This was obviously a subject that Yasin had talked about before, but as you would expect, repetition hadn’t made it any easier to recount. Once reaching the Turkish coast, a journey I gathered to be a lot more difficult and tedious then Yasin was letting on, the small party boarded an inflated dinghy with a small engine, meant to hold 20 people at most. However, Yasmin estimated there were over thirty individuals in that dinghy which ferried them from their location in Greece to Chios, a small greek island six miles away. This trip should have taken no more than one hour, but lack of nautical knowhow, harsh weather, and arduous tide conditions left the group floating in the Mediterranean sea for over eight hours.
“There was very little food, and we ran out of water quickly. My brother’s wife was very ill and we didn’t know if she would make it. I’ve always been proud of my girls because even though it was very cold and they had been through so much they cried very little. They were two of the youngest children on the boat but they made the least fuss. That’s because they have a very good mother and father!” He flashes me a huge cheshire cat grin, the true mark of a proud dad.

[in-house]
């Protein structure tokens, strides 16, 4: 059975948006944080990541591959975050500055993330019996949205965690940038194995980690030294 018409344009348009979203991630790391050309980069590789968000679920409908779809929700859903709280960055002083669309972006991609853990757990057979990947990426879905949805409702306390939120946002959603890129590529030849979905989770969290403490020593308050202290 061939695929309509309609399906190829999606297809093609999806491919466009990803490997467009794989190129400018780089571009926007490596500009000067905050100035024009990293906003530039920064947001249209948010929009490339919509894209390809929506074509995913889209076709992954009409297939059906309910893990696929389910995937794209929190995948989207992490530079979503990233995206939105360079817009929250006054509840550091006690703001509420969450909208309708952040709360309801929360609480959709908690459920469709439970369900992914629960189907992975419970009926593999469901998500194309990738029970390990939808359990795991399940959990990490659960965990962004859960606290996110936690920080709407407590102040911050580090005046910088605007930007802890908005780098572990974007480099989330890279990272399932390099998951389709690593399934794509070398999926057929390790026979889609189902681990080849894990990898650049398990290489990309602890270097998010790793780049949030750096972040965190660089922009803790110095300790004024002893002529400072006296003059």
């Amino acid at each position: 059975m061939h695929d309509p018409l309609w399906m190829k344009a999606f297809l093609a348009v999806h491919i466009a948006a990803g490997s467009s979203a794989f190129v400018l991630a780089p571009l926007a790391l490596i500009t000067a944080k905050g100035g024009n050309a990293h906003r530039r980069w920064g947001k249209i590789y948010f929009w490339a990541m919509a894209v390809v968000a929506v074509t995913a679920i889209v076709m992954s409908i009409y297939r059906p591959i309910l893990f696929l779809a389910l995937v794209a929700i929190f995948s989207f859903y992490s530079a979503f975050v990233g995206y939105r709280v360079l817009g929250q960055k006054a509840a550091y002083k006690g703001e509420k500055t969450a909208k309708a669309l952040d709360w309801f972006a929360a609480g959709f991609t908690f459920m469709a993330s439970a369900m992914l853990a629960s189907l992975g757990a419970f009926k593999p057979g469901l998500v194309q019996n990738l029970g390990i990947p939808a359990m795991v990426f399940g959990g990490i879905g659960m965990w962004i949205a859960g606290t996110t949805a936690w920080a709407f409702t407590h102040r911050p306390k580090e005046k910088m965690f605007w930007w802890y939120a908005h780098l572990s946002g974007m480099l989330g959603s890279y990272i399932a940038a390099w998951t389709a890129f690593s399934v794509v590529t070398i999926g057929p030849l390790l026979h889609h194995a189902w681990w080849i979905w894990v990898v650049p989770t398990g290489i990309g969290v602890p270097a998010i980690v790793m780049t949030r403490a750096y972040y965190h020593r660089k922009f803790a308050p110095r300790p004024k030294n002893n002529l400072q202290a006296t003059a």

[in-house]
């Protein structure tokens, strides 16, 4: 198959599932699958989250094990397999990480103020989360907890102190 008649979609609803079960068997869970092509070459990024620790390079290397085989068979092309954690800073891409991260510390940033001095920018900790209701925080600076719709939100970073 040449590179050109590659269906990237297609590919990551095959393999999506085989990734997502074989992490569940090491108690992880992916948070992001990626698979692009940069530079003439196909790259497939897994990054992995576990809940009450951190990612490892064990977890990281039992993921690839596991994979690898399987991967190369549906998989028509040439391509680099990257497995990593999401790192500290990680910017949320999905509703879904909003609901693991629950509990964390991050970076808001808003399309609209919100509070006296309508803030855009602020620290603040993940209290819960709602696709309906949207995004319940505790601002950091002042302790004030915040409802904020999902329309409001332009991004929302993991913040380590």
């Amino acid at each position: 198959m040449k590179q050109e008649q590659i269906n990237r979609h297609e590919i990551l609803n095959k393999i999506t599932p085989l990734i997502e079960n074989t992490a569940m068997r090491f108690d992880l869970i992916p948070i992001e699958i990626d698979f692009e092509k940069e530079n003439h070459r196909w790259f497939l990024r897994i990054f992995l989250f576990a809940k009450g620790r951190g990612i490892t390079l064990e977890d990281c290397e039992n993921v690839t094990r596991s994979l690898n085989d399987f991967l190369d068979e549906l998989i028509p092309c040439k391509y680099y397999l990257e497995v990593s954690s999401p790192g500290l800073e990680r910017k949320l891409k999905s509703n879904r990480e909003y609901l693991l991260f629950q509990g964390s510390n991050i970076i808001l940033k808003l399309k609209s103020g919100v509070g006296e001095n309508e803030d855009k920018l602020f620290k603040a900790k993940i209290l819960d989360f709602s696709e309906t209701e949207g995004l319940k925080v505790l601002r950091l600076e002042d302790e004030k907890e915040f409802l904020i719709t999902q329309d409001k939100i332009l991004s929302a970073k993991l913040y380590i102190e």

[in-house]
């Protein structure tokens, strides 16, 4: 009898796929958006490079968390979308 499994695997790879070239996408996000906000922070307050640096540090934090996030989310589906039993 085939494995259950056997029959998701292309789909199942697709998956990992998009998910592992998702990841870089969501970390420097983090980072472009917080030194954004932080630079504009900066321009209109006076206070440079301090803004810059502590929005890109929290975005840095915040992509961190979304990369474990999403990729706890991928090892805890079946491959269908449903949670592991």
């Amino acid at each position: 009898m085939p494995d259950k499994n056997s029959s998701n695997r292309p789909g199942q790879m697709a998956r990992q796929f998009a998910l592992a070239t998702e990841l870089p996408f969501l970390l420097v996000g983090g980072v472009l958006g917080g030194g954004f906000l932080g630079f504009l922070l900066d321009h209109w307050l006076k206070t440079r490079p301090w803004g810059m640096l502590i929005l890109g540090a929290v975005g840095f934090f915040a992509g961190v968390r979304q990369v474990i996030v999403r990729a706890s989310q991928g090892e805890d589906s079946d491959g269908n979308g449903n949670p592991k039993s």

The passengers were finally picked up by a group of coast guards, who had been on the lookout for crowded inflated dinghys just like theirs, and taken to the port of Mytilene, the main port of the Greek island Lesvos. Here authorities and aid workers had recently established a refugee camp to better house and aid those in need. However, according to Yessin, this camp didn’t quite accomplish this objective.
“We were lucky. We only got separated in the beginning when the camp first divided the men and women into different areas for safety reasons, but I had brought our marriage documents so it wasn’t hard to be housed together. We came in the beginning when there weren’t too many people in the camp, so it didn’t take long for us to be granted asylum and find housing and transport to the mainland. But like I said, we were very lucky. We had a little money left to make the transition easier as well.”